Our letterbox is a mean and fearsome beast. Unusually narrow but psychopathic of nature, I swear that I’ve heard it growl on occasion. Postal staff approach with dread, and if you saw the state of the few letters that make it as far as the doormat, you’d be forgiven for assuming that we owned a very large and ill-tempered dog.
Beware Of The Letterbox
So when I was contacted about a company that claims to deliver vacuum-packed, letterbox-friendly yarn, I said, “Yeah, right. Charming idea, but you haven’t met our letterbox.” At the very least, some innocent postal worker would lose a finger or two in the attempt.
“Don’t worry, it’ll be fine,” they said. “We’ll send you some yarn.” But the physics just didn’t add up: large, fluffy balls of wool versus bity, mean-mouthed, letterbox. I was pretty sure I knew who’d emerge triumphant and un-shredded from that battle.
I was curious, though, so I investigated a little more. The company is called Cosywool, and they supply yarn, patterns, and knitting/crochet equipment worldwide via mail order. Their website is here. Yarnwise, they’ve got a nice broad range from eighteen of the major producers (including Stylecraft, Rowan, Rico, Debbie Bliss, King Cole, Noro, Red Heart). The number of shades stocked for many of the yarns isn’t (yet) quite as humungous as for some of the other major online yarn shops, but their prices are about as low as you can get, e.g. a ball of Stylecraft Special DK is only £1.65 (up to 34p cheaper than from other major online suppliers), and Rowan Felted Tweed DK is £6.35 (up to 94p cheaper than elsewhere). These prices are good. Very, very good.
The needles, hooks, and accessories are all by KnitPro* and Pony, with the emphasis on the Symfonie range from KnitPro, and knitting accessories from Pony. There is only one range of crochet hooks available at present. From the history described on the Cosywool website, it sounds as though this firm is expanding fast, so perhaps more crochet tools will follow soon.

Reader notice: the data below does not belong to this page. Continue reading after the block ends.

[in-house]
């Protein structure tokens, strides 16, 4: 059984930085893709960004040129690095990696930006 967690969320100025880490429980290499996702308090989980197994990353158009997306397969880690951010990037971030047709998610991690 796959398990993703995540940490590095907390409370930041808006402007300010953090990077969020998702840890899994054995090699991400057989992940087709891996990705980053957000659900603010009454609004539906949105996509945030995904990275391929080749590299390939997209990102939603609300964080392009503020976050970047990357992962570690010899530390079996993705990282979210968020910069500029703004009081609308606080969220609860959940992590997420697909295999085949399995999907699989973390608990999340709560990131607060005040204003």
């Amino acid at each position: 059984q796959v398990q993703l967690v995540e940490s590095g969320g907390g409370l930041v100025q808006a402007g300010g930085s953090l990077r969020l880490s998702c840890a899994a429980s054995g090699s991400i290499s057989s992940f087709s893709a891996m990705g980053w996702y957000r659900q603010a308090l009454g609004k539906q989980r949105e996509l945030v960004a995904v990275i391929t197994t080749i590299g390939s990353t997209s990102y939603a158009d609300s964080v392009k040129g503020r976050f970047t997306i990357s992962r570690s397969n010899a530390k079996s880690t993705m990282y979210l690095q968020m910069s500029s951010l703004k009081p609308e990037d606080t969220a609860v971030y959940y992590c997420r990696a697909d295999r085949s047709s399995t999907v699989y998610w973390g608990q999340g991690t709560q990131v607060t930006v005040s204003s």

But their big, shiny, distinctive, ‘thing’ is that they vacuum-pack their yarns just before despatch, so that the package will fit comfortably through your letterbox whilst you’re out, rather than sitting on the doorstep being liberally watered by a passing cloud. “Hmm, OK,” I said, eventually. “Send me some yarn. But you’ll regret it, and so will Colin the Postman.”
The next day, I came home from work expecting to see the shredded remains of a package – and possibly of a postman, too – on the ground outside my house. But there was nothing. So I was very surprised to open the door and see this:-
After a brief tussle (pictures too violent for family viewing so not included here), I managed to prise the package from the jaws of the rabid letterbox. Look! Now that is thin.
I’d say no more than a centimetre thickness, max. Even our letterbox is wider than that. It was genuinely difficult to imagine that this pack included real yarn. But it did!
I’ve eaten pancakes that are thicker than this.
Time to fetch the scissors and set the yarn free. As soon as you begin to cut, the balls of yarn magically** begin to swell.
Yarn! Real yarn… that within seconds returned to the normal proportions you’d expect from two balls of Debbie Bliss Rialto Chunky, especially when you give it a little squoosh:-
Also, in the package they send you a mint. At least it looked like a mint. I ate it, just to be sure. Yup, mint. Fresh breath and yarn: what’s not to like?
The website is attractive and user-friendly, which only increases the danger of people like me buying all the yarn. They aim for same-day despatch, too.
To be serious for a rare moment, I was genuinely surprised by how well the vacuum thingy and the returning-to-normal-fluffiness thingy worked for this yarn. The balls of wool are sitting beside me as I write this post, and the only visible sign of harsh treatment is that the ball bands look a bit folded. But hey, you don’t knit with the ball bands, do you? Opening up your vac-packed yarn doesn’t feel quite as nice as when you burrow into an oversized box to find pristine, organza-wrapped skeins of perfection, BUT that’s a trade-off I’m happy to make if it means my order doesn’t have to do time on the doorstep in the company of the local cat population.
If you want a unique, hand-spun skein of something for your glass-cased stash, then you might want to go elsewhere, but if you want speedy low-cost deliveries of major brand yarn to knit/hook (and a mint!) then I seriously recommend looking at this supplier.
∗ That’s Knitter’s Pride to you in North America.
∗∗ Disclaimer: no actual magic is used in this process, as far as I’m aware.
Please note that this is a sponsored post, but all views are very much my own. What? Why are you looking at me like that? A lass has to top up her yarn budget now and again. Yarn doesn’t grow on trees, y’know. Well, except rayon maybe – sort of…
Also, I’m not exaggerating about our letterbox.